This novel experimental approach enables harvesting of vertically configured SiNWs from a Si-donor substrate and their subsequent transfer onto a glass substrate with minimal artifacts. A considerable advantage of this approach, apart from high efficiency harvesting and subsequent transfer onto an optically transparent substrate, is compatibility with live-cell phase contrast imaging. We have demonstrated proof-of-concept of dynamic characterization of cellular morphology, division, and migration, without the need for immunocytochemical markers, on a nanowire-structured substrate. This approach opens a new dimension for the ongoing study of cellular responses to nanoscale extracellular biophysical cues, which is likely to facilitate the development of improved nanoscale cellular manipulation technologies.
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This work was in part funded by the Australian government (ARC DECRA project number: DE170100021). A.H., J.Y., R.E., N.H.V., J.S., and R.K. acknowledge funding from Universities Australia DAAD German Research Cooperation. N.H.V. acknowledges funding from the CSIRO Research Office for a Science Leader Fellowship. The research was conducted in part at the Melbourne Centre for Nanofabrication (MCN) in the Victorian Node of the Australian National Fabrication Facility (ANFF). R.E thanks the Australian Friends of Tel Aviv University.
Open Access funding enabled and organized by Projekt DEAL. N.H.V., J.P.S., R.F., R.E. A. H., and J.Y., acknowledge funding from the Australia–Germany joint research co-cooperation scheme.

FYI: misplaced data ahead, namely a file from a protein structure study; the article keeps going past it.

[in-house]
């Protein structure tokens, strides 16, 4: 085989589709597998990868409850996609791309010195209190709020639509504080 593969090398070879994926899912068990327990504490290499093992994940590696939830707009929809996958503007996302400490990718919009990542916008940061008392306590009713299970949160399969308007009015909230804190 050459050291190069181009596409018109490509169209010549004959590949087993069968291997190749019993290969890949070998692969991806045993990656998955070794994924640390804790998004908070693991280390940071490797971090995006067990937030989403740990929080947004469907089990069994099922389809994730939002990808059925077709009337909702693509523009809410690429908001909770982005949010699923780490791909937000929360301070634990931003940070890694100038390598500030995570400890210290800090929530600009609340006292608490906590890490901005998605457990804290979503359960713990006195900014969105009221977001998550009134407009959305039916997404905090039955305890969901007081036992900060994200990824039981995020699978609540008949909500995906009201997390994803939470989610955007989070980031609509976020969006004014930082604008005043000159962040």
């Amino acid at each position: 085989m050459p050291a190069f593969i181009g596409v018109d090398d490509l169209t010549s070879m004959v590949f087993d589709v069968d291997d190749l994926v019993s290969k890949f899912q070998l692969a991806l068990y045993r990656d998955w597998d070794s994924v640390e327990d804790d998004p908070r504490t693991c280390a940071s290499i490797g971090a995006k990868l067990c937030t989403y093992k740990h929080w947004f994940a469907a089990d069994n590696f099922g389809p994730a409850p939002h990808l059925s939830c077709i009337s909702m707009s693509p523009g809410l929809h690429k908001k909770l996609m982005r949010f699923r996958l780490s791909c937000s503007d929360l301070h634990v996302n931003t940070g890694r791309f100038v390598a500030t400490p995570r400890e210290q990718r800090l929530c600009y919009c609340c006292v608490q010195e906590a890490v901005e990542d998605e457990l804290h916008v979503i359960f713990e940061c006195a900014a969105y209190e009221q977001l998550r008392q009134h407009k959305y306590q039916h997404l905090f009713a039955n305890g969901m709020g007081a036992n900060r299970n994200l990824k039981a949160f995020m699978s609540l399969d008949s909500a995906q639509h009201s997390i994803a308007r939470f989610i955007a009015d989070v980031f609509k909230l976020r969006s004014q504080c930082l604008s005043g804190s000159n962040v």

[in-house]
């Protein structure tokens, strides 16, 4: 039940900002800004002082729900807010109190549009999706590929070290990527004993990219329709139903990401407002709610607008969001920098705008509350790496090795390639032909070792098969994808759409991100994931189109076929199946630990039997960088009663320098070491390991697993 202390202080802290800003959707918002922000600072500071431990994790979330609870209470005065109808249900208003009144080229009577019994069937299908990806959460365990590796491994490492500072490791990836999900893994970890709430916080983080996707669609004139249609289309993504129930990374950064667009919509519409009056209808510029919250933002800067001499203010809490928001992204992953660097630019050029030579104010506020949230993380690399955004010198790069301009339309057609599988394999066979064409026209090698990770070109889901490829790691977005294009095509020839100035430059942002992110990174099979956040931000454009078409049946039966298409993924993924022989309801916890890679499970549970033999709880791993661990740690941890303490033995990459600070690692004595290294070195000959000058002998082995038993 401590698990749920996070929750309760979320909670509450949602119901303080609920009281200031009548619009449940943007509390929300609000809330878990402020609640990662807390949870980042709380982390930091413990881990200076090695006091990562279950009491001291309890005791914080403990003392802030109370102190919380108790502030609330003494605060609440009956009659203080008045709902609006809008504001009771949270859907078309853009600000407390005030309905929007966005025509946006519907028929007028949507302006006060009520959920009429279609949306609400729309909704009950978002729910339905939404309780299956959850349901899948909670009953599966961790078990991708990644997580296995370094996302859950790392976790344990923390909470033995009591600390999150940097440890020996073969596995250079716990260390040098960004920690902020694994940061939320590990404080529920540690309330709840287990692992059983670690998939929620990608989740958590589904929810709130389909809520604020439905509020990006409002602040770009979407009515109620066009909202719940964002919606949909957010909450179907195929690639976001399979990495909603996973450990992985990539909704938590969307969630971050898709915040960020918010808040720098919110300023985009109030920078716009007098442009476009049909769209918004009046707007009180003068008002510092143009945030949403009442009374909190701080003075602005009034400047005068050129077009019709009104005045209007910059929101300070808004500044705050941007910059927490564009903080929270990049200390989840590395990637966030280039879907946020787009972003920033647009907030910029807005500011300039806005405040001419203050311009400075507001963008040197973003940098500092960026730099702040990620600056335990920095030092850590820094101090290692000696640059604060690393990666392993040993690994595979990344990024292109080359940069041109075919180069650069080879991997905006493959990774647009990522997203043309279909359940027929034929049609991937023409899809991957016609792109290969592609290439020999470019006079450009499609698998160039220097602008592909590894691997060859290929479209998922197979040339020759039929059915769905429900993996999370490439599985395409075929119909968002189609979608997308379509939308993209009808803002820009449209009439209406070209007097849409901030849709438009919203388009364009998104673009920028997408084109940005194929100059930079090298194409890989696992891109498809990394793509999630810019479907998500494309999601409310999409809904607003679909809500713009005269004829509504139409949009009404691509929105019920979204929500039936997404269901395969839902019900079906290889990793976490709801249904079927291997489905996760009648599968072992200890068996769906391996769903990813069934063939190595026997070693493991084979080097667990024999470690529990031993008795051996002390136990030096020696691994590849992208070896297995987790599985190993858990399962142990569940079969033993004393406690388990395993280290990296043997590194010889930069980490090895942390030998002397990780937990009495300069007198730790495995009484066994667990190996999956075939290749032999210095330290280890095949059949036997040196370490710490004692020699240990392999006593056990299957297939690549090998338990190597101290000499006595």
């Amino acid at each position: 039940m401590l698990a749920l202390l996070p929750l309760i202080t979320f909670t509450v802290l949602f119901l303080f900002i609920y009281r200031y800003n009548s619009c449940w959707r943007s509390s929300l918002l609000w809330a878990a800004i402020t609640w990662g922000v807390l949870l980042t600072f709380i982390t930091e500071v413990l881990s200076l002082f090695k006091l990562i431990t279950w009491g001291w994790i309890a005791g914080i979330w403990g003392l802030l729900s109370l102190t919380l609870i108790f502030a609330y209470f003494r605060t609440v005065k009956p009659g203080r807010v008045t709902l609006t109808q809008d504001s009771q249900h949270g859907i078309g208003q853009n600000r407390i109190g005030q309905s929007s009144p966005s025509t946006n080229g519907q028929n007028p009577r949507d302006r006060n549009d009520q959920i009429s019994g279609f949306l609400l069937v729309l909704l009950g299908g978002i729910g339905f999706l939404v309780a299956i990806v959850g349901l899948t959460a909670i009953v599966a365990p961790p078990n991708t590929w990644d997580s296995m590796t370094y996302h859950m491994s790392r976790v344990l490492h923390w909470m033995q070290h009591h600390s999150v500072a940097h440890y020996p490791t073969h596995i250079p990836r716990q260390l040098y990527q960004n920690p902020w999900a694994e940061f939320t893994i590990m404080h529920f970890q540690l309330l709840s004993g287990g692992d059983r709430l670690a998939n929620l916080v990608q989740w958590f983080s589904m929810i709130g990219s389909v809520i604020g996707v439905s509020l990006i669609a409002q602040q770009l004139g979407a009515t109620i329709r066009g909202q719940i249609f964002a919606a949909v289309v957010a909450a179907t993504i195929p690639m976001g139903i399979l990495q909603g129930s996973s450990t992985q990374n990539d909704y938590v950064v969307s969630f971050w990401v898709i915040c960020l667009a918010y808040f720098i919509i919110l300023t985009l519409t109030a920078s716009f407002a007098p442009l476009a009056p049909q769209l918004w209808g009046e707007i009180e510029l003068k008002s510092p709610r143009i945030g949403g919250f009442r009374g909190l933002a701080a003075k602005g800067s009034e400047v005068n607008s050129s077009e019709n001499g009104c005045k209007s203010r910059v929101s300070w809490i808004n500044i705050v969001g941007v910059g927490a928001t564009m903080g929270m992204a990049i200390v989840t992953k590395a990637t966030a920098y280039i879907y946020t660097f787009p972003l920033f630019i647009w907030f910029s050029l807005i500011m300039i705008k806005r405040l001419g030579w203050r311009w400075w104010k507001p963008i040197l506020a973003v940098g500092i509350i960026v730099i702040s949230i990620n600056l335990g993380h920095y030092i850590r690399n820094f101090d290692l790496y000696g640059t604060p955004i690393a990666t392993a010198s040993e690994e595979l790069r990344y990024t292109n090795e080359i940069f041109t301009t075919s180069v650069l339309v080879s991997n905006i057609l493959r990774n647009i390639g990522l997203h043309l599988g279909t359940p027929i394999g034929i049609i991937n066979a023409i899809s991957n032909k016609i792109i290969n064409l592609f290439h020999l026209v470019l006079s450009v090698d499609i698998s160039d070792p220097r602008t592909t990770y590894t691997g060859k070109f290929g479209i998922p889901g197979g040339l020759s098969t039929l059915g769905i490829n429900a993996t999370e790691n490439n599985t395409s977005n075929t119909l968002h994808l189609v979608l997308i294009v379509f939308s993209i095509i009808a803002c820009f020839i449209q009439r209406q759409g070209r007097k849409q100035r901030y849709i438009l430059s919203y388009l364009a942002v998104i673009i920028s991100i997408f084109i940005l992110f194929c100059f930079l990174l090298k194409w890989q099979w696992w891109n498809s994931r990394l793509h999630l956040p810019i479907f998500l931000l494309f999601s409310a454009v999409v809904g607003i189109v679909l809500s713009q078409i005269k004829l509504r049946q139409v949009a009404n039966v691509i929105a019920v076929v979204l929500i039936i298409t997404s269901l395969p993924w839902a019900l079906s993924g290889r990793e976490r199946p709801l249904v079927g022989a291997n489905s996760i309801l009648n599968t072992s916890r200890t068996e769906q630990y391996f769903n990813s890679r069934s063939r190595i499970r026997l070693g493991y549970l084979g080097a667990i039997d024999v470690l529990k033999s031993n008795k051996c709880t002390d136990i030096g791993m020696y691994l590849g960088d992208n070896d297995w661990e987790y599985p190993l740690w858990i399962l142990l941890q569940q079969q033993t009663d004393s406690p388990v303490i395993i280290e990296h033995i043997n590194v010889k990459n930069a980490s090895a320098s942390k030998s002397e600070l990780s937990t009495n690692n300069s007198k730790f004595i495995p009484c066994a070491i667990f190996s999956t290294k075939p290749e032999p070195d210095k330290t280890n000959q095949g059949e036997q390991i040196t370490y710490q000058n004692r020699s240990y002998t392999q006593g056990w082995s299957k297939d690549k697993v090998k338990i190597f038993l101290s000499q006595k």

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: Fig. S1. Glass substrate following the application of Ormostamp layer and separation from the Si substrate. The transferred Si-NW array with its bottom Au coating is indicated by the arrows. Fig. S2. Zoom-out and zoom-in SEM images showing an additional imprinted NW geometry: height 1 µm and 0.8 µm spacing. Fig. S3. SEM images showing incomplete NW transfer array onto the glass substrate. Typically, yielding % failure <10%. Fig. S4. SEM images showing destructive NW transfer array on the glass substrate. Typically, yielding % failure <10%. Fig. S5. Nanowire surfaces do not significantly affect initial cell viability less than 3 hours after plating.
: Video 1. Phase contrast video of MDA-MB-231 cells on a flat glass substrate.
: Video 2. Phase contrast video of MDA-MB-231 cells on a transparent VA-SiNW substrate.
: Video 3. Video of MDA-MB-231 cells with overlaid automatic cell segmentation results (p (x,y)) and cell contours at p (x,y) = 0.25. The glyph 'x' denotes the respective centroid, with the current object ID.
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Elnathan, R., Holle, A.W., Young, J. et al. Optically transparent vertical silicon nanowire arrays for live-cell imaging. J Nanobiotechnol 19, 51 (2021). https://doi.org/10.1186/s12951-021-00795-7